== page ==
It’s Trump him­self, not his sup­port­ers, who should scare us

The Saline Courier - - OPINION -

To hear some peo­ple tell it, the sky is def­i­nitely fall­ing. Lead­ing the Chicken Lit­tle Brigade, of course, is na­tional car­ni­val barker Don­ald J. Trump. You know, the porcine 73-year-old who tweeted a fake photo of him­self as Rocky Bal­boa, cin­e­matic heavy­weight champ.

Ap­par­ently, it was sup­posed to make every­body for­get about the pres­i­dent’s un­sched­uled visit to Walter Reed Med­i­cal Cen­ter.

Even Trump’s face was pho­to­shopped. No more blood­hound jowls and wat­tles, but a sleek young fel­low with an aquiline gaze.

Read up some­time about how young Sylvester Stal­lone worked to de­velop his im­pres­sive physique. Few ac­tual heavy­weight champs have ever trained harder. Trump, mean­while, can barely hump it from golf cart to green. His idea of a fit­ness reg­i­men is el­e­va­tor shoes and a gir­dle.

Any­way, if the photo was sup­posed to be a joke, the Head Tweeter gave no sign. So, more pa­thetic or more ridicu­lous? I can’t de­cide.

Any other politi­cian would be laughed out of pub­lic life.

Trump, how­ever, con­tin­ues to draw ador­ing crowds to his pro­fes­sional wrestling-style ex­trav­a­gan­zas. Like a WWE spec­ta­cle, it’s staged as an apoc­a­lyp­tic con­test be­tween good and evil: Don­ald J. Bal­boa ver­sus Evil Adam Schiff.

“Our rad­i­cal Demo­crat op­po­nents are driven by ha­tred, prej­u­dice and rage,” Trump tells crowds. “They want to de­stroy you and they want to de­stroy our coun­try as we know it.”

Re­cently he tweeted: “What is tak­ing place is not an im­peach­ment, it is a COUP, in­tended to take away the Power of the Peo­ple, their VOTE, their Free­doms, their Sec­ond Amend­ment, Reli­gion, Mil­i­tary, Bor­der Wall, and their God-given rights as a Cit­i­zen of The United States of Amer­ica!”

His re­moval, Trump pre­dicts, “will cause a Civil War like frac­ture in this Na­tion from which our Coun­try will never heal.”


At a re­cent rally in Sun­rise, Florida, the pres­i­dent warned that “the same ma­ni­acs are push­ing that de­ranged ... im­peach­ment. A witch hunt. And a lot of bad things are hap­pen­ing to them. You see what’s hap­pen­ing in the polls? Every­body said: that’s re­ally bull***t.”

The crowd roared hap­pily when Trump said the naughty word. Be­cause that’s what they love about him. He’s rude, crude and he talks like Un­cle Otis down at the body shop. Woo-hoo!

But it’s all just part of the show.

As for civil war, al­most every­body un­der­stands that Trump’s a world-class bull **** ter. That’s a big part of the fun.

Sure, sore­heads over­re­act. They also get all worked up when WWE champ Brock Les­nar bat­tles The Fiend. Or when Auburn plays Alabama. But every­body’s back at work come Mon­day morn­ing.

As for im­peach­ment, it’s true that stim­u­lat­ing tribal loy­al­ties is Trump’s only de­fense. Be­cause he surely can’t win on the facts.

Which is the big thing scar­ing com­men­ta­tors on the cul­tural left. I’m think­ing par­tic­u­larly of a lengthy think piece en­ti­tled “How Amer­ica Ends” by Yoni Ap­pel­baum in The At­lantic. To wit, what hap­pens when the coun­try’s “his­tor­i­cally dom­i­nant group,” i.e. white Chris­tians, be­comes “a po­lit­i­cal mi­nor­ity”?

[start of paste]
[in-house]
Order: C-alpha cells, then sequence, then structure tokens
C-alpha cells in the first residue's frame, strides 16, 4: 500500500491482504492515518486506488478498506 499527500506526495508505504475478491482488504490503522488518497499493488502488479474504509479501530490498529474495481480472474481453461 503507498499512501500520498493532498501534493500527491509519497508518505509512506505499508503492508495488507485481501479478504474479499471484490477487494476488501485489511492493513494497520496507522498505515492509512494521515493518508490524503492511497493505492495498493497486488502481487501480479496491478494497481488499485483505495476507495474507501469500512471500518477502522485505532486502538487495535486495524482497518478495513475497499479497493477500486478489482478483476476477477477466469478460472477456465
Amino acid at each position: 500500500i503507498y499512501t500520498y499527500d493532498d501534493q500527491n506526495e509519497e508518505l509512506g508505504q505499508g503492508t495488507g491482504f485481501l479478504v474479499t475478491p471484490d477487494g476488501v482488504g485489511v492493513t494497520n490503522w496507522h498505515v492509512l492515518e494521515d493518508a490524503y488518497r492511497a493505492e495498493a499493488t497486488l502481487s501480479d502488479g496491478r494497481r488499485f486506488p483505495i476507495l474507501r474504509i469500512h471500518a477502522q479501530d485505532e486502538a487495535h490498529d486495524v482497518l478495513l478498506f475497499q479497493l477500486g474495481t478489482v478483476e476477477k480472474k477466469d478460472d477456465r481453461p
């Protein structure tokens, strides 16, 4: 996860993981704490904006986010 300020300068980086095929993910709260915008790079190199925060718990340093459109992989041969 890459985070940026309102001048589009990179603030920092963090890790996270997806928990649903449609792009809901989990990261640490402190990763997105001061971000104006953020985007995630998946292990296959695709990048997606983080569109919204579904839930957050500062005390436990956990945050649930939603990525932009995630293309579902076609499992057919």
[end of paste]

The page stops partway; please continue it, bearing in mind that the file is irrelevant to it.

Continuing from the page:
Trac­ing the long his­tory of racial and eth­nic as­sim­i­la­tion in Amer­ica -- the messy, of­ten vi­o­lent process through which suc­ces­sive im­mi­grant groups, the Ir­ish, Ital­ians, Jews, etc., be­came ac­cepted as “white” -- Ap­pel­baum wor­ries that Trump’s “de­feat would likely only deepen the de­spair that fu­eled his rise,” lead­ing to a kind of au­thor­i­tar­ian mi­nor­ity rule.

Cit­ing mainly Euro­pean and Latin Amer­i­can ex­am­ples, along with the run-up to the U.S. Civil War, he warns, “When a group that has tra­di­tion­ally ex­er­cised power comes to be­lieve that its eclipse is in­evitable, and that the de­struc­tion of all it holds dear will fol­low, it will fight to pre­serve what it has -- what­ever the cost.”

Two cav­ils: First, while it’s true that white Chris­tians will no longer con­sti­tute an ab­so­lute ma­jor­ity of Amer­i­cans within a gen­er­a­tion, they (along with their lan­guage) will re­main the sin­gle largest eth­nic group in the na­tion for the fore­see­able fu­ture. Along with black and His­panic Chris­tians, they’ll con­sti­tute a large re­li­gious ma­jor­ity, too.

So only in­se­cure big­ots feel threat­ened, and most are al­ready Trump­ists.

Sec­ond, I think the real his­tor­i­cal ana­logue for the cur­rent un­ease isn’t 1860, but the 1960s in the Amer­i­can South. In Lit­tle Rock, where I live, many whites feared that chaos would en­sue if schools, restau­rants, swimming pools and other pub­lic places be­came open to all.

Much of that fear was stoked by the KKK, Ci­ti­zens’ Coun­cils and sim­i­lar sore­head groups, which, when push came to shove, proved ephemeral. I re­call be­ing struck by the meek­ness of many South­ern white men when I first fol­lowed my wife home from school. It wasn’t black peo­ple they feared, but the ca­reer con­se­quences of be­ing seen as “lib­eral on race.”

All that van­ished vir­tu­ally overnight, his­tor­i­cally speak­ing.

So it’s not the pres­i­dent’s en­rap­tured sup­port­ers I fear. They’ll get over him soon enough.

It’s the con­se­quences of Trump’s ma­lign in­com­pe­tence, should he some­how pull this out.


Arkansas Times colum­nist Gene Lyons is a Na­tional Mag­a­zine Award win­ner and co-au­thor of “The Hunt­ing of the Pres­i­dent” (St. Martin’s Press, 2000).

You can email Lyons at eu­gene­[email protected]­


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